Pregnancy Complications and A

Female Patient Cases 3 – Abnormal Uterine Bleeding (AUD)

Frantz Jacob

Female Patient Case 1 – Abnormal Uterine Bleeding (AUD)

Abnormal uterine bleeding (also known as [AUD]), is not regular uterine bleeding that happens in the nonappearance of recognizable pelvic pathology, pregnancy, or general medical disease. It results in an interruption in the normal cyclic pattern of ovulatory hormonal stimulation to the endometrial lining. The bleeding can happen at any time and in many types, such as light or excessive, as well as frequent, extended, or even random (Behera, 2020). AUD occurs in approximately 10 to 35 percent of women (Shaw, 2019).

The symptoms mostly occur when the person has heavy bleeding during a period or between periods. However AUD symptoms consist: if the person gets on period more often than 21 to 35 days; if a period is longer than seven days (usually four to six days); if bleeding is heavier than normal; if have bleeding after menopause; and if have bleeding or spotting after sex (Shaw, 2019).

The differential diagnosis for AUD, (2021, ICD-10-CM) Diagnosis Code N93.9 – Abnormal uterine and vaginal bleeding, unspecified, also can be got by:

Diagnosis Code R58: Hemorrhage, hemorrhagic – uterus, uterine (abnormal) N93.9 or vagina (abnormal) N93.9;

Diagnosis Code Index: Bleeding – uterus, uterine NEC N93.9 or vagina, vaginal (abnormal) N93.9;

Diagnosis Code Index: Menstruation – disorder N93.9.

The patient education is according to the doctor’s instructions and the understanding on which level the AUD is on. After the correct diagnoses and explanation about what measures to be taken the patient education is grounded on what the doctor analyzed. However, it is crucial to be aware of further occasions on which the symptoms could appear again and complications. For more information, the patient should easy to read articles to answer four or five key questions about the given condition.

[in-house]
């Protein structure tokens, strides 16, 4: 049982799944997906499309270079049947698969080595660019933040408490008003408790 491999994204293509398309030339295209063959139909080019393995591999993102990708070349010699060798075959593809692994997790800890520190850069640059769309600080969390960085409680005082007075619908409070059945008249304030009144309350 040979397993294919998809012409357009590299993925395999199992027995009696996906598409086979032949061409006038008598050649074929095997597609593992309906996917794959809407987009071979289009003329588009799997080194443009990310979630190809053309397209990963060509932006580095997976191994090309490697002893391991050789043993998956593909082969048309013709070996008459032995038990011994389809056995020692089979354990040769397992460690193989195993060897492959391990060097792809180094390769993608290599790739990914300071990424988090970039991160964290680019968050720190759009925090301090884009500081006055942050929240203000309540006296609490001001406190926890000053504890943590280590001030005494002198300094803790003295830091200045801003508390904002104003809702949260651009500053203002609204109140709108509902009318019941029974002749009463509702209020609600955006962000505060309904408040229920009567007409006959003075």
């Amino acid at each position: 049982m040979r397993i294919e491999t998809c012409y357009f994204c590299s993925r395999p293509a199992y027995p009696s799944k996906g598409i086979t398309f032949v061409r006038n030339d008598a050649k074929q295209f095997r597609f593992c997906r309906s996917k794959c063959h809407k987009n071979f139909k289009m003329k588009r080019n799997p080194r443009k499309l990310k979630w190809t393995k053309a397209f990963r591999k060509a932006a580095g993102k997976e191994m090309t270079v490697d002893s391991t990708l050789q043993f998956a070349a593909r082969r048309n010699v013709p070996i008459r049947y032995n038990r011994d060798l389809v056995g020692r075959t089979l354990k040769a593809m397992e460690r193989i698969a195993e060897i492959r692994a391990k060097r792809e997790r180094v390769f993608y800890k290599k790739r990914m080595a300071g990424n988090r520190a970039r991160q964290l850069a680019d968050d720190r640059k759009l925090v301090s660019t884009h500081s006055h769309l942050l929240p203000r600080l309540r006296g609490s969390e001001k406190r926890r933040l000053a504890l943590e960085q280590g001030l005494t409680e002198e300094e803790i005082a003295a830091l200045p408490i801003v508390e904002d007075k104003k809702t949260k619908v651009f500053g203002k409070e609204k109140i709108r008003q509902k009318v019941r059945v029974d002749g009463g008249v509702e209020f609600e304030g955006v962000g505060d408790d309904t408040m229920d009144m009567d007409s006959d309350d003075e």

Management plan

The treatment is typical, by the use of medications (pharmacological) as the first course of action. Usually, the medications prescribed consist of:

Birth control pills: are used because of the hormonal effect to provide a more regular hormonal stability and bleeding cycles well established. They may be used to treat heavy menstrual bleeding and in the prevention of disproportionate growth of the endometrium, so AUD depending on the conditions can be treated with birth control pills.

Nonsteroidal anti-inflammatory drugs (NSAIDS): they are able to help in reducing blood loss and ache (e.g. naproxen sodium and ibuprofen).

Gonadotropin-releasing hormone (GnRH) agonists: these types of drugs can reduce the size of fibroids by causing to happen menopause for a certain time, and they also can stop the current menstrual cycle

Progesterone: Progesterone is normally produced by the body and has the effect to prevent and treat exaggerated bleeding in women who do not have regular ovulation. It is used synthetic forms of progesterone.

Therefore, the option for a non-pharmacological treatment usually is significantly effective by the use of an intrauterine device called IUD (intrauterine contraceptive device, which can combine on (pharmacological) secretes progestin or not (non-pharmacological). The use of IUD is related to decrease pain and stop menstrual bleeding (Shaw, 2019).


Behera, M. A. (2020, August 27). Abnormal (Dysfunctional) Uterine Bleeding. Practice Essentials, Background, Pathophysiology.,stimulation%20to%20the%20endometrial%20lining.

ICD10Data. (2021). 2021 ICD-10-CM Diagnosis Code N93.9. ICD 10 Data.

Shaw, F. M. (2019, July 31). Abnormal Uterine Bleeding (AUB). Healthcare Services in New York | Multi-Specialty Practices.

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